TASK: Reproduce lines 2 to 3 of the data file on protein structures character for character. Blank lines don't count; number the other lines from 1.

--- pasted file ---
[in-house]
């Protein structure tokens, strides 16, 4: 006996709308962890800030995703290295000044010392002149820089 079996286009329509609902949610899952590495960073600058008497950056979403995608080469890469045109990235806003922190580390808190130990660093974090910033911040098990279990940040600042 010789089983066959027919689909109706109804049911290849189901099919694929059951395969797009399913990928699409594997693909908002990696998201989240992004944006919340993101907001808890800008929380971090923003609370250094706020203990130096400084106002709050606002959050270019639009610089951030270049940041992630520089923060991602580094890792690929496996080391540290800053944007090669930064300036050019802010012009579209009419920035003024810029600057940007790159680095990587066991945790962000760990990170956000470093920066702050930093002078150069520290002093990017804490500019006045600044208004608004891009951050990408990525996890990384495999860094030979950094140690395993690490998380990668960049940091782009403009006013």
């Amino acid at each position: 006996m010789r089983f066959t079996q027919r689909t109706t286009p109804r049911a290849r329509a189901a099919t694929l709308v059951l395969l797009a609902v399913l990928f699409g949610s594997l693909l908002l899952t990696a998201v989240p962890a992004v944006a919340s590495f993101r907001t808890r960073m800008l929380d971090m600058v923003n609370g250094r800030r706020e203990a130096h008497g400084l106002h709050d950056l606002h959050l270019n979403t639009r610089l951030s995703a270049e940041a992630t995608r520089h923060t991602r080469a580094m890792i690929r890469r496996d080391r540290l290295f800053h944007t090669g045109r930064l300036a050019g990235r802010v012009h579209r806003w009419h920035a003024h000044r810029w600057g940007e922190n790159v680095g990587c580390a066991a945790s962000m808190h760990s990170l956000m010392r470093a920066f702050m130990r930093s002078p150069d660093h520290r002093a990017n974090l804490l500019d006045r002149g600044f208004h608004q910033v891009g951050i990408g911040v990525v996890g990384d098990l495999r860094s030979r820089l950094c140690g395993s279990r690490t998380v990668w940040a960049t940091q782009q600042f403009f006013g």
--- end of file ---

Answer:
């Protein structure tokens, strides 16, 4: 006996709308962890800030995703290295000044010392002149820089 079996286009329509609902949610899952590495960073600058008497950056979403995608080469890469045109990235806003922190580390808190130990660093974090910033911040098990279990940040600042 010789089983066959027919689909109706109804049911290849189901099919694929059951395969797009399913990928699409594997693909908002990696998201989240992004944006919340993101907001808890800008929380971090923003609370250094706020203990130096400084106002709050606002959050270019639009610089951030270049940041992630520089923060991602580094890792690929496996080391540290800053944007090669930064300036050019802010012009579209009419920035003024810029600057940007790159680095990587066991945790962000760990990170956000470093920066702050930093002078150069520290002093990017804490500019006045600044208004608004891009951050990408990525996890990384495999860094030979950094140690395993690490998380990668960049940091782009403009006013």
């Amino acid at each position: 006996m010789r089983f066959t079996q027919r689909t109706t286009p109804r049911a290849r329509a189901a099919t694929l709308v059951l395969l797009a609902v399913l990928f699409g949610s594997l693909l908002l899952t990696a998201v989240p962890a992004v944006a919340s590495f993101r907001t808890r960073m800008l929380d971090m600058v923003n609370g250094r800030r706020e203990a130096h008497g400084l106002h709050d950056l606002h959050l270019n979403t639009r610089l951030s995703a270049e940041a992630t995608r520089h923060t991602r080469a580094m890792i690929r890469r496996d080391r540290l290295f800053h944007t090669g045109r930064l300036a050019g990235r802010v012009h579209r806003w009419h920035a003024h000044r810029w600057g940007e922190n790159v680095g990587c580390a066991a945790s962000m808190h760990s990170l956000m010392r470093a920066f702050m130990r930093s002078p150069d660093h520290r002093a990017n974090l804490l500019d006045r002149g600044f208004h608004q910033v891009g951050i990408g911040v990525v996890g990384d098990l495999r860094s030979r820089l950094c140690g395993s279990r690490t998380v990668w940040a960049t940091q782009q600042f403009f006013g």